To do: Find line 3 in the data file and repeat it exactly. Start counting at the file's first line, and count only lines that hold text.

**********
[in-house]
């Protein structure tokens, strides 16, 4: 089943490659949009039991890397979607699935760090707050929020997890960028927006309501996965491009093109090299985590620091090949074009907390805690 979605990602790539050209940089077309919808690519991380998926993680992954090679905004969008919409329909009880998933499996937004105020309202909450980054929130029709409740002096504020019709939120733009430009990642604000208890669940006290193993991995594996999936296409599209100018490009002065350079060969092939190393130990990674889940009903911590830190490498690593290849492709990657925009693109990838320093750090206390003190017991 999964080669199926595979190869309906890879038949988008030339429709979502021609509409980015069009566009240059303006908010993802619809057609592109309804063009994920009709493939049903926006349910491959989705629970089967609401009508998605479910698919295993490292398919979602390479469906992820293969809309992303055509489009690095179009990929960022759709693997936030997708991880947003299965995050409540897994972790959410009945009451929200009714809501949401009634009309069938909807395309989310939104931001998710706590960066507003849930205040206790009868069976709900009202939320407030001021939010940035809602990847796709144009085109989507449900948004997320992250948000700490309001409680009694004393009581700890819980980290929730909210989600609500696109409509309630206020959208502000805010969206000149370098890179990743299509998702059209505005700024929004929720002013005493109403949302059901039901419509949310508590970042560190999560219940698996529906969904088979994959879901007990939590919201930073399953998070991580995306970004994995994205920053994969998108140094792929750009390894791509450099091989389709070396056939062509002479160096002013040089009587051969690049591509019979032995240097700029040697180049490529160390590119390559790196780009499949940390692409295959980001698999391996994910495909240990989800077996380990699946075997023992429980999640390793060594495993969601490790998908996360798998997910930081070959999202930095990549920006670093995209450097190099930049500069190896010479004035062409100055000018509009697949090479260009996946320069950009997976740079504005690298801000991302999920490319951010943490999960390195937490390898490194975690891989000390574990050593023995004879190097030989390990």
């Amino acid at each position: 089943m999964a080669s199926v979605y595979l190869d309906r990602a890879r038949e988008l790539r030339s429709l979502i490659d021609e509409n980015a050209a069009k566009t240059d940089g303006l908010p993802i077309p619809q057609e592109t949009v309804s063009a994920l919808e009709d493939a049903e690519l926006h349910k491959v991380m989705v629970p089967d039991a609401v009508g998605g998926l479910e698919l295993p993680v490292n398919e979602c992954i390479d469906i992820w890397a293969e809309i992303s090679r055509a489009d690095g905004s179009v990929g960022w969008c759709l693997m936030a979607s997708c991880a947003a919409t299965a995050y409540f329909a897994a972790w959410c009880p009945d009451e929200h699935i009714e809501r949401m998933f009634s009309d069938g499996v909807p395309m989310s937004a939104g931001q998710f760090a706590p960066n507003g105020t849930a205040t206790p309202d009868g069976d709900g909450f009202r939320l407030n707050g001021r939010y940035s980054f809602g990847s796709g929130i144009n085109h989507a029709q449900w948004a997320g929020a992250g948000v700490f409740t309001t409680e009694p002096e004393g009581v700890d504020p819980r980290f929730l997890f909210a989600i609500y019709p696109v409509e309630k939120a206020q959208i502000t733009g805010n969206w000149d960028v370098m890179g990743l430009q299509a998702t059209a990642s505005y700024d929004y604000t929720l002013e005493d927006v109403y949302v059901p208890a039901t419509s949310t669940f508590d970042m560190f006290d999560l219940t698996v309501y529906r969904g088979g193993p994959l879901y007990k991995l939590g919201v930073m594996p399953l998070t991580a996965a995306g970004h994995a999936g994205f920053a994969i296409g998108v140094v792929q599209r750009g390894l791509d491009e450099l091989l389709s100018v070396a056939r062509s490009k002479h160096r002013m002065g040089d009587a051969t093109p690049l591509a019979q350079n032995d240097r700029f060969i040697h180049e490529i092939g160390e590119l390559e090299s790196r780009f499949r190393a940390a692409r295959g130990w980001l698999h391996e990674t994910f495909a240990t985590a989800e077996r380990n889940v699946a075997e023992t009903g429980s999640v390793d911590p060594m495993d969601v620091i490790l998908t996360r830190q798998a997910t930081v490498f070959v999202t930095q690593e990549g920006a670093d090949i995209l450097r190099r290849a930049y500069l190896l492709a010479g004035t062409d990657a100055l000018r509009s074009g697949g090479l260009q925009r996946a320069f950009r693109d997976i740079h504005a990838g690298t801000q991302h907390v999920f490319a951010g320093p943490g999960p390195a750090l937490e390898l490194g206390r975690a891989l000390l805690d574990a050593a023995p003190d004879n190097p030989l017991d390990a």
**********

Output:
């Amino acid at each position: 089943m999964a080669s199926v979605y595979l190869d309906r990602a890879r038949e988008l790539r030339s429709l979502i490659d021609e509409n980015a050209a069009k566009t240059d940089g303006l908010p993802i077309p619809q057609e592109t949009v309804s063009a994920l919808e009709d493939a049903e690519l926006h349910k491959v991380m989705v629970p089967d039991a609401v009508g998605g998926l479910e698919l295993p993680v490292n398919e979602c992954i390479d469906i992820w890397a293969e809309i992303s090679r055509a489009d690095g905004s179009v990929g960022w969008c759709l693997m936030a979607s997708c991880a947003a919409t299965a995050y409540f329909a897994a972790w959410c009880p009945d009451e929200h699935i009714e809501r949401m998933f009634s009309d069938g499996v909807p395309m989310s937004a939104g931001q998710f760090a706590p960066n507003g105020t849930a205040t206790p309202d009868g069976d709900g909450f009202r939320l407030n707050g001021r939010y940035s980054f809602g990847s796709g929130i144009n085109h989507a029709q449900w948004a997320g929020a992250g948000v700490f409740t309001t409680e009694p002096e004393g009581v700890d504020p819980r980290f929730l997890f909210a989600i609500y019709p696109v409509e309630k939120a206020q959208i502000t733009g805010n969206w000149d960028v370098m890179g990743l430009q299509a998702t059209a990642s505005y700024d929004y604000t929720l002013e005493d927006v109403y949302v059901p208890a039901t419509s949310t669940f508590d970042m560190f006290d999560l219940t698996v309501y529906r969904g088979g193993p994959l879901y007990k991995l939590g919201v930073m594996p399953l998070t991580a996965a995306g970004h994995a999936g994205f920053a994969i296409g998108v140094v792929q599209r750009g390894l791509d491009e450099l091989l389709s100018v070396a056939r062509s490009k002479h160096r002013m002065g040089d009587a051969t093109p690049l591509a019979q350079n032995d240097r700029f060969i040697h180049e490529i092939g160390e590119l390559e090299s790196r780009f499949r190393a940390a692409r295959g130990w980001l698999h391996e990674t994910f495909a240990t985590a989800e077996r380990n889940v699946a075997e023992t009903g429980s999640v390793d911590p060594m495993d969601v620091i490790l998908t996360r830190q798998a997910t930081v490498f070959v999202t930095q690593e990549g920006a670093d090949i995209l450097r190099r290849a930049y500069l190896l492709a010479g004035t062409d990657a100055l000018r509009s074009g697949g090479l260009q925009r996946a320069f950009r693109d997976i740079h504005a990838g690298t801000q991302h907390v999920f490319a951010g320093p943490g999960p390195a750090l937490e390898l490194g206390r975690a891989l000390l805690d574990a050593a023995p003190d004879n190097p030989l017991d390990a």